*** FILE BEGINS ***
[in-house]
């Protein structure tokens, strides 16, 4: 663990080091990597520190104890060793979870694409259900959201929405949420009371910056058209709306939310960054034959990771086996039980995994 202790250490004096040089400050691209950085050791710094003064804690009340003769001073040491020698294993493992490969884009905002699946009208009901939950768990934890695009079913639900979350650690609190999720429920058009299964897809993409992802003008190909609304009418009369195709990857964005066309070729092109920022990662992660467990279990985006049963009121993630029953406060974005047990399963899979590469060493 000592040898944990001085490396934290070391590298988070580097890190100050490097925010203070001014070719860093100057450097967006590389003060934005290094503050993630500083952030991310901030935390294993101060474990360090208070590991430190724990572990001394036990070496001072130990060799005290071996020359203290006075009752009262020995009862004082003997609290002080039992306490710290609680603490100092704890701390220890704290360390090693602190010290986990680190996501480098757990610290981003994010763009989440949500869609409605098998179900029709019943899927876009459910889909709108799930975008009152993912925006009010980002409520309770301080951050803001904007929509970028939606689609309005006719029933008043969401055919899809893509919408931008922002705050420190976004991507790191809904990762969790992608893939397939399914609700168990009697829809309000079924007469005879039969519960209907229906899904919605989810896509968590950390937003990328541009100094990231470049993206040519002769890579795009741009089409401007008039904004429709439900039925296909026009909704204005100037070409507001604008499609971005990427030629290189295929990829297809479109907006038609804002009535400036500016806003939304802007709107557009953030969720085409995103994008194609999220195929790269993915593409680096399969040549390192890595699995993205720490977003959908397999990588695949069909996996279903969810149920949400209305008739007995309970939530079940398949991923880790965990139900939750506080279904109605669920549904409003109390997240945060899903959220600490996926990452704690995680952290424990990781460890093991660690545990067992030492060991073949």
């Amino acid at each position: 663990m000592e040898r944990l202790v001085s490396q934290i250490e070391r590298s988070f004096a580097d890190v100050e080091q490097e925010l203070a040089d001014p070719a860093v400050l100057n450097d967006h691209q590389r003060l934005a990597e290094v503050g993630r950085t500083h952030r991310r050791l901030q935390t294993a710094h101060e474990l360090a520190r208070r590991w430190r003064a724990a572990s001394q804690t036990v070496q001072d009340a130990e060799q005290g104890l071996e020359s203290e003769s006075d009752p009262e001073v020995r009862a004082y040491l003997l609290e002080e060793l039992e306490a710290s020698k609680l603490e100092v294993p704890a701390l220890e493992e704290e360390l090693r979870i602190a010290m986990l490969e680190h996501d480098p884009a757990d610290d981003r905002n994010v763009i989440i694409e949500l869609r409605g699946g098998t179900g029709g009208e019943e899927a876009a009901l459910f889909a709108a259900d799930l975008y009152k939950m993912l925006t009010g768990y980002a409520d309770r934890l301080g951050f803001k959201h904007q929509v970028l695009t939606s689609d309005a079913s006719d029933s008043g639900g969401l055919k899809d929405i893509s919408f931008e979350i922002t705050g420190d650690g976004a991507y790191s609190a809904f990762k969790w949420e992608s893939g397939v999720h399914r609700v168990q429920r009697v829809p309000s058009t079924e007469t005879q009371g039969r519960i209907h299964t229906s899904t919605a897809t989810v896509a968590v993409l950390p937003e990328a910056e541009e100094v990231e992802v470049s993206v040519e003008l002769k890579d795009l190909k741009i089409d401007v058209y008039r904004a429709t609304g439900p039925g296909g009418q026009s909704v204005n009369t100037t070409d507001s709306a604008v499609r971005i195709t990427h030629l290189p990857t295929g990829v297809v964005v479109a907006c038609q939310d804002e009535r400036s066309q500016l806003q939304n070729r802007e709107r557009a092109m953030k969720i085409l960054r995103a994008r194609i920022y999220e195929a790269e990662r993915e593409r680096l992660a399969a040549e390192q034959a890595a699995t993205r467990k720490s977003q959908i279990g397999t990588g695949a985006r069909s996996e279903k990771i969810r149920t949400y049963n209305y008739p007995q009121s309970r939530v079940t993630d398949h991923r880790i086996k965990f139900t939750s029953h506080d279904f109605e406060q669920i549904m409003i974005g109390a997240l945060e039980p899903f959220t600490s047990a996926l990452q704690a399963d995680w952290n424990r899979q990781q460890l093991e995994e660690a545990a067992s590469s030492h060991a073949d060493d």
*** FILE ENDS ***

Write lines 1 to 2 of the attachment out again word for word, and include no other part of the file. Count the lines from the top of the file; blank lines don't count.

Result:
[in-house]
């Protein structure tokens, strides 16, 4: 663990080091990597520190104890060793979870694409259900959201929405949420009371910056058209709306939310960054034959990771086996039980995994 202790250490004096040089400050691209950085050791710094003064804690009340003769001073040491020698294993493992490969884009905002699946009208009901939950768990934890695009079913639900979350650690609190999720429920058009299964897809993409992802003008190909609304009418009369195709990857964005066309070729092109920022990662992660467990279990985006049963009121993630029953406060974005047990399963899979590469060493 000592040898944990001085490396934290070391590298988070580097890190100050490097925010203070001014070719860093100057450097967006590389003060934005290094503050993630500083952030991310901030935390294993101060474990360090208070590991430190724990572990001394036990070496001072130990060799005290071996020359203290006075009752009262020995009862004082003997609290002080039992306490710290609680603490100092704890701390220890704290360390090693602190010290986990680190996501480098757990610290981003994010763009989440949500869609409605098998179900029709019943899927876009459910889909709108799930975008009152993912925006009010980002409520309770301080951050803001904007929509970028939606689609309005006719029933008043969401055919899809893509919408931008922002705050420190976004991507790191809904990762969790992608893939397939399914609700168990009697829809309000079924007469005879039969519960209907229906899904919605989810896509968590950390937003990328541009100094990231470049993206040519002769890579795009741009089409401007008039904004429709439900039925296909026009909704204005100037070409507001604008499609971005990427030629290189295929990829297809479109907006038609804002009535400036500016806003939304802007709107557009953030969720085409995103994008194609999220195929790269993915593409680096399969040549390192890595699995993205720490977003959908397999990588695949069909996996279903969810149920949400209305008739007995309970939530079940398949991923880790965990139900939750506080279904109605669920549904409003109390997240945060899903959220600490996926990452704690995680952290424990990781460890093991660690545990067992030492060991073949």